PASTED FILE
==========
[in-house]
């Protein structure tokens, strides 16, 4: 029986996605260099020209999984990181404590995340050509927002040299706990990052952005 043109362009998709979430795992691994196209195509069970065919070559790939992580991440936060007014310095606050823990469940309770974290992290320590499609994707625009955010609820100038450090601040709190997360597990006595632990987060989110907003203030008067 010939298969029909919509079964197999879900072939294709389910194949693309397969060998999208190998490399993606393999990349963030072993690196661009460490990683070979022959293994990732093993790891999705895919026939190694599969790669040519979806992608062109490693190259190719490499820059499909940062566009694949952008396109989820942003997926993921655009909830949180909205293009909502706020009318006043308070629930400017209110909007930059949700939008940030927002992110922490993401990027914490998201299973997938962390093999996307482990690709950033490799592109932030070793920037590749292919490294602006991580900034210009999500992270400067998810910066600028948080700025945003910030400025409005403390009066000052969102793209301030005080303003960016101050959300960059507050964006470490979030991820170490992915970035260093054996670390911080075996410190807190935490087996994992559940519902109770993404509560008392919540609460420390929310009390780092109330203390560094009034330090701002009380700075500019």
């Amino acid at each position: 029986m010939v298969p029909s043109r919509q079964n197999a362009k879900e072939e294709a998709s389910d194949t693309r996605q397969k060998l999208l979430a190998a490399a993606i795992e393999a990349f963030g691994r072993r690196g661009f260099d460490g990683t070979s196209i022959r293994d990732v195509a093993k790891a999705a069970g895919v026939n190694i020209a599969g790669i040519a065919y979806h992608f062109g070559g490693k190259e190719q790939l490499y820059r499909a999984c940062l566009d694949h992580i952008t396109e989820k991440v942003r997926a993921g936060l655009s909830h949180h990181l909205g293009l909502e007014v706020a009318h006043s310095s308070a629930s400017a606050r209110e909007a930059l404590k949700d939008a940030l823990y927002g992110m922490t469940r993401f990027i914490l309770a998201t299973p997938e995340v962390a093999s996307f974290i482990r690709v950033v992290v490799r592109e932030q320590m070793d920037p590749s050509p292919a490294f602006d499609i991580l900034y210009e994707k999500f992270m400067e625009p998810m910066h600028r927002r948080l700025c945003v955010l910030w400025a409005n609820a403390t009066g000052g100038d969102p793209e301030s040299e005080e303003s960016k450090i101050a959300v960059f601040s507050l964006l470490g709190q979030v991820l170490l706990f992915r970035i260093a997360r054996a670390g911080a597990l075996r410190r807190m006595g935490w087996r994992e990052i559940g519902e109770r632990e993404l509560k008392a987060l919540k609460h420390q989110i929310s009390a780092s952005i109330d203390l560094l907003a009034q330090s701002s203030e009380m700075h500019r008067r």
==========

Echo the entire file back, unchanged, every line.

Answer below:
[in-house]
């Protein structure tokens, strides 16, 4: 029986996605260099020209999984990181404590995340050509927002040299706990990052952005 043109362009998709979430795992691994196209195509069970065919070559790939992580991440936060007014310095606050823990469940309770974290992290320590499609994707625009955010609820100038450090601040709190997360597990006595632990987060989110907003203030008067 010939298969029909919509079964197999879900072939294709389910194949693309397969060998999208190998490399993606393999990349963030072993690196661009460490990683070979022959293994990732093993790891999705895919026939190694599969790669040519979806992608062109490693190259190719490499820059499909940062566009694949952008396109989820942003997926993921655009909830949180909205293009909502706020009318006043308070629930400017209110909007930059949700939008940030927002992110922490993401990027914490998201299973997938962390093999996307482990690709950033490799592109932030070793920037590749292919490294602006991580900034210009999500992270400067998810910066600028948080700025945003910030400025409005403390009066000052969102793209301030005080303003960016101050959300960059507050964006470490979030991820170490992915970035260093054996670390911080075996410190807190935490087996994992559940519902109770993404509560008392919540609460420390929310009390780092109330203390560094009034330090701002009380700075500019």
């Amino acid at each position: 029986m010939v298969p029909s043109r919509q079964n197999a362009k879900e072939e294709a998709s389910d194949t693309r996605q397969k060998l999208l979430a190998a490399a993606i795992e393999a990349f963030g691994r072993r690196g661009f260099d460490g990683t070979s196209i022959r293994d990732v195509a093993k790891a999705a069970g895919v026939n190694i020209a599969g790669i040519a065919y979806h992608f062109g070559g490693k190259e190719q790939l490499y820059r499909a999984c940062l566009d694949h992580i952008t396109e989820k991440v942003r997926a993921g936060l655009s909830h949180h990181l909205g293009l909502e007014v706020a009318h006043s310095s308070a629930s400017a606050r209110e909007a930059l404590k949700d939008a940030l823990y927002g992110m922490t469940r993401f990027i914490l309770a998201t299973p997938e995340v962390a093999s996307f974290i482990r690709v950033v992290v490799r592109e932030q320590m070793d920037p590749s050509p292919a490294f602006d499609i991580l900034y210009e994707k999500f992270m400067e625009p998810m910066h600028r927002r948080l700025c945003v955010l910030w400025a409005n609820a403390t009066g000052g100038d969102p793209e301030s040299e005080e303003s960016k450090i101050a959300v960059f601040s507050l964006l470490g709190q979030v991820l170490l706990f992915r970035i260093a997360r054996a670390g911080a597990l075996r410190r807190m006595g935490w087996r994992e990052i559940g519902e109770r632990e993404l509560k008392a987060l919540k609460h420390q989110i929310s009390a780092s952005i109330d203390l560094l907003a009034q330090s701002s203030e009380m700075h500019r008067r």